60-Second Civics Print E-mail

Friday, February 24
Daily civics quiz


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What did the 1937 Supreme Court case De Jonge v. Oregon establish?

a. assembly can be limited in certain situations
b. only the president can call off a peaceful protest
c. the Fourteenth Amendment's due process clause also protects the freedom of assembly
d. protestors cannot spend more than three nights in jail

About the Podcast: 60-Second Civics is a daily podcast that provides a quick and convenient way for listeners to learn about our nation’s government, the Constitution, and our history. The podcast explores themes related to civics and government, the constitutional issues behind the headlines, and the people and ideas that formed our nation’s history and government.

60-Second Civics is produced by the Center for Civic Education. The show's content is primarily derived from the Center’s education for democracy curricula, including We the People: The Citizen and the Constitution, Foundations of Democracy, and Elements of Democracy.

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Get Involved: Join the conversation about each episode on Twitter. Or you can contact the show by emailing Mark Gage. Let me know what you think!

You Can Help: 60-Second Civics is supported by private donations. You can help keep the podcasts coming by donating, buying an ebook, or by writing a nice review in iTunes to help others discover the show. We love our listeners. You are the reason we created the podcast. Thank you for your kind support!

Music:
The theme music for 60-Second Civics is provided by Cheryl B. Engelhardt. You can find her online at cbemusic.com. The song featured on the podcast is Cheryl B. Engelhardt's "Complacent Pretending," which you purchase on iTunes, along with all of Cheryl's music.


60-Second Civics: Episode 2805, Freedom of Assembly
The right of a group to assemble is protected by the First Amendment and helps create governmental change.
60-Second Civics: Episode 2804, The Rights to Assemble, Petition, and Associate
These elements of the First Amendment allow citizens to hold the government accountable for their policies.
60-Second Civics: Episode 2803, The Brandenburg Test
This critical Supreme Court decisions helped establish our modern understanding of free speech.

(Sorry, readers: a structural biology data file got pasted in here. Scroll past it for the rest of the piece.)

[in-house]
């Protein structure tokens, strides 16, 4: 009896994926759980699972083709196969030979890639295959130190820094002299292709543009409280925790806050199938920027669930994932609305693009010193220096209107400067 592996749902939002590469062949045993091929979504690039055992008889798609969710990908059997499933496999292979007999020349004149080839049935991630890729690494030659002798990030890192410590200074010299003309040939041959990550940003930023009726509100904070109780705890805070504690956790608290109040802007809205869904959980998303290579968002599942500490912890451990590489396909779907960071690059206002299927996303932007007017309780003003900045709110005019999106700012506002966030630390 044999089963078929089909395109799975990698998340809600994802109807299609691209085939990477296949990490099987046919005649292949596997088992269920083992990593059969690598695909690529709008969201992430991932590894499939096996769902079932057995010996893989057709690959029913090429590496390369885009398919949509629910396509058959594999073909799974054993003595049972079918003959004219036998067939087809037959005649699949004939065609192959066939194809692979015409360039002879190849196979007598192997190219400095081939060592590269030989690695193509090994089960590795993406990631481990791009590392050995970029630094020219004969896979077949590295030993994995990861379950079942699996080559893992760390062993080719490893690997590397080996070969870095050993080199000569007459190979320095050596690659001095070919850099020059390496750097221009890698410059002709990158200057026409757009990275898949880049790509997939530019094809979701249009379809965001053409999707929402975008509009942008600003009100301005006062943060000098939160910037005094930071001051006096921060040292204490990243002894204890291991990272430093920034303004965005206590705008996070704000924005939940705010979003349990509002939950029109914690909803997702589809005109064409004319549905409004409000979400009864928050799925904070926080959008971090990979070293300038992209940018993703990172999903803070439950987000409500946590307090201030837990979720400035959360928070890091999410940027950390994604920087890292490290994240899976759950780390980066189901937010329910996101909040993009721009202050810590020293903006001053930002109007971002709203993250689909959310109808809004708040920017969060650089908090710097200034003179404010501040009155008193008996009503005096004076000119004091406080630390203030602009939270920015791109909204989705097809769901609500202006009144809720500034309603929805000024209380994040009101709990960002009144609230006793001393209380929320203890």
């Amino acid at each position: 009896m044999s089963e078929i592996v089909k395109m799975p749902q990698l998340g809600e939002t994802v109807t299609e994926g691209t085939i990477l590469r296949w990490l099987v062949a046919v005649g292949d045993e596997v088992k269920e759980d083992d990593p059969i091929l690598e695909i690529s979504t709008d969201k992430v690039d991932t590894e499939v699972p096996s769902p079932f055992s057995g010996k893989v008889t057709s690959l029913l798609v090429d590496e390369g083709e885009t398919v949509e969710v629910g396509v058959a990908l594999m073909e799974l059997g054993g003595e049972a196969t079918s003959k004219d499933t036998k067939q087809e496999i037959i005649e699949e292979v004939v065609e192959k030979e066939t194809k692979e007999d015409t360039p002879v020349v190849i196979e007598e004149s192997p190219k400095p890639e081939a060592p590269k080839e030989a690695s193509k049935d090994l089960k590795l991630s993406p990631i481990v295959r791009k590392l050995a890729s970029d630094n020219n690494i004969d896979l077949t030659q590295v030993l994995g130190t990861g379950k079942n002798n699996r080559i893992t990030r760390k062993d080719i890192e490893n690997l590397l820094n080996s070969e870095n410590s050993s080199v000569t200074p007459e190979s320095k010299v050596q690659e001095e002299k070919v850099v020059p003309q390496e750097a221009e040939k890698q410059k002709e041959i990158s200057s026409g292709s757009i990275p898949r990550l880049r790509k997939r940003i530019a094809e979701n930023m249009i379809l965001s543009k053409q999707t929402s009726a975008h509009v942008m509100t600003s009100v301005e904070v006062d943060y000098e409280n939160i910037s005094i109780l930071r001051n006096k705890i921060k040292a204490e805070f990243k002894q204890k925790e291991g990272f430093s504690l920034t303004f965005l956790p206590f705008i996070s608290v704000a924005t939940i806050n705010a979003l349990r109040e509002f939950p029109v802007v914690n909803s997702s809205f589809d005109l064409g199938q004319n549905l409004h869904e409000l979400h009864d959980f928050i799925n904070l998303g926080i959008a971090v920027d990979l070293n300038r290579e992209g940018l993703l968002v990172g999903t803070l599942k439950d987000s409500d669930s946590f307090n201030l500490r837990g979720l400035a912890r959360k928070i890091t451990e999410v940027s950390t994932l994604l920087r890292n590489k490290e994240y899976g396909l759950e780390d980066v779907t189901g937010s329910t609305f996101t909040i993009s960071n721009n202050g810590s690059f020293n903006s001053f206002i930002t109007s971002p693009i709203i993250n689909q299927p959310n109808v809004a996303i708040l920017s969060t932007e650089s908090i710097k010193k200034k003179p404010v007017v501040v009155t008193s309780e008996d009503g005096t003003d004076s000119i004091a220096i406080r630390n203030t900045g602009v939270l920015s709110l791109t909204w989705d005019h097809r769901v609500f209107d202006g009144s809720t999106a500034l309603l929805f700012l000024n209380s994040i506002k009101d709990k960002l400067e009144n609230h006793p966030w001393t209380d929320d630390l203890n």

60-Second Civics: Episode 2802, More Limitations on the Power to Restrict Speech
In order for the government to fairly regulate free speech, they must observe certain ethical guidelines.
60-Second Civics: Episode 2801, Limitations on the Power to Restrict Speech
Though the government can regulate certain kinds of speech, there are limitations on just how far those regulations can go.
60-Second Civics: Episode 2800, How Government Regulates Speech
The government regulates speech through regulations, prohibitions, and punishment.
60-Second Civics: Episode 2799, More Exceptions to Free Speech
These continued restrictions to free speech include obscenity laws, as well as time, place, and manner restrictions.
60-Second Civics: Episode 2798, Exceptions to Free Speech
Libel, defamation, and incitement to crime are all forms of speech not protected by the First Amendment.
60-Second Civics: Episode 2797, Limitations to Free Speech
The freedom of speech does have its limits, and many feel certain restrictions are necessary.
60-Second Civics: Episode 2796, Suppression of Unpopular Ideas
Throughout United States history, the freedom of speech has faced several challenges.
60-Second Civics: Episode 2795, John Peter Zenger, Part 2
The Zenger trial set precedents for jury nullification in addition to freedom of the press.
60-Second Civics: Episode 2794, John Peter Zenger, Part 1
The trial of John Peter Zenger, a colonial printer, set a precedent for today's libel laws.
60-Second Civics: Episode 2793, A Free Press in the Early Republic
The First Amendment was created in part to help ease fears that the government would manipulate the press.
60-Second Civics: Episode 2792, Seditious Libel
In colonial America, the press was heavily restricted by the British Crown.
60-Second Civics: Episode 2791, Libel in the Colonial Era
The early American colonies had specific ideas about the freedom of speech.
60-Second Civics: Episode 2790, English Origins of Free Expression
How early British thought influenced American views on the freedom of speech.
60-Second Civics: Episode 2789, Benefits of Freedom of Expression, Part 2
In addition to promoting individual liberties, the freedom of expression helps boost representative government.
60-Second Civics: Episode 2788, Benefits of Freedom of Expression, Part 1
The freedom of expression can benefit the people in many ways.
60-Second Civics: Episode 2787, Arguments for Free Expression
The Founders' multi-faceted logic for ensuring the right to freedom of speech.
60-Second Civics: Episode 2785, Justice O'Connor on Free Exercise
The Supreme Court case Rosenberger v. University of Virginia helped establish the idea of "bedrock principles."
60-Second Civics: Episode 2784, Two Cases Test the Free Exercise Clause
These two Supreme Court cases helped establish the bounds of the free exercise clause.
60-Second Civics: Episode 2783, Testing Whether a Law Violates the Free Exercise Clause
In order to determine if a law is in violation of the free exercise clause, the courts must ask themselves certain questions.
60-Second Civics: Episode 2782, Limiting Free Exercise of Religion
In certain cases, the court will find it necessary to interfere with the free exercise of religion.
60-Second Civics: Episode 2781, The Free Exercise Clause
The free exercise clause is another element of the First Amendment that protects religious freedoms.
60-Second Civics: Episode 2780, Arguments over the Establishment Clause
The continuing disagreements about the separation of church and state.